An educational resource for botanically-curious students and teachers studying Earth's history, fossils, and evolution
The Earth's history is frequently told through a narrative of animal evolution; strange creatures that remind us of mythical beasts, such as dinosaurs, mammoths, and creatures that fascinate the mind of children and adults. Rarely does popular culture describe geologic history through the most fundamental organisms on the planet: plants, algae, bacteria, and fungi.
This website uses plants (and other "unseen" organisms) as the focus for studying the evolutionary changes on Earth. We all learned that photosynthesis is the basis for most life on Earth. This was also true in the past, and therefore autotrophs and decomposers serve as great lenses with which to study geologic/evolutionary change.
In addition, these organisms can be a better model for understanding evolution. We tend not to think that plants or fungi think or desire, thus avoiding misconceptions that assume organisms want to be taller, larger, faster, etc. Since plants, algae, bacteria, and fungi aren't perceived to have desires, people are more likely to understand and accept the mechanisms of evolution as described by scientists, and without anthropomorphism...
...also, let's face it, as you start to study and understand plants/fungi, you start to realize that they are just. so. amazing!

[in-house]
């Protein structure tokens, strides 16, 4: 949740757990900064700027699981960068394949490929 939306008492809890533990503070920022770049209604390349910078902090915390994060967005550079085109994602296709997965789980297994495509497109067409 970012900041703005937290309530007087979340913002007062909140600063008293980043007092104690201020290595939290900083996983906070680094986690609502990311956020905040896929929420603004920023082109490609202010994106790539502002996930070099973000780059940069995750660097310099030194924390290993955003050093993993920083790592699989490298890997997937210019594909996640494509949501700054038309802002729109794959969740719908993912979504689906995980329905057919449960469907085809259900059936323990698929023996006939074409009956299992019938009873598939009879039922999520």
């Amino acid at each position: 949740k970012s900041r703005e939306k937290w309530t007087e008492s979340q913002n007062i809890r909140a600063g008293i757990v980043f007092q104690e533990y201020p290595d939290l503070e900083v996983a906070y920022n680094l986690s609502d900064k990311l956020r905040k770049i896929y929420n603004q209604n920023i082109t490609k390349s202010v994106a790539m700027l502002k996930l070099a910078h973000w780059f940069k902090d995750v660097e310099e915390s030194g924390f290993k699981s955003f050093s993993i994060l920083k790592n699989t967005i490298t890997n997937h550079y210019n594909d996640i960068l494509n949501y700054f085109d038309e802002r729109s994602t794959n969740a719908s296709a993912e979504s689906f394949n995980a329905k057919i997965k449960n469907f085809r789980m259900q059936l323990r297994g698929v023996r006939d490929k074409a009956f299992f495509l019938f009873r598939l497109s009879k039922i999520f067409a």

In order to understand evolution and the role of plants, algae, and fungi in the geologic record, this website is organized to provide paleobotanical information in several different formats
FAQ of Earth's History
If you are new to the evolutionary history of plants, you may want to explore the section. This section is divided into 10 successive phases of Earth's history. The learning approach of this section is for people who prefer story-based explanations of how things have changed, using frequently asked questions.
The evolution of land plants is divided into shorter time periods for easy comprehension. This is a short course taught at NYC-based botanical gardens.
This section provides detailed information about the Earth's history from a climate, geology, and geography perspective. It will also mention the origins of major groups through the lens of the Earth's timescale.
This section provides detailed information about the evolutionary relationship and taxonomic groups of plants both living and extinct. This section provides information about the structural and physiological changes that appear throughout the evolutionary history of plants.
This is a reference section for clarification about technical terms that appear throughout the website and paleobotanical literature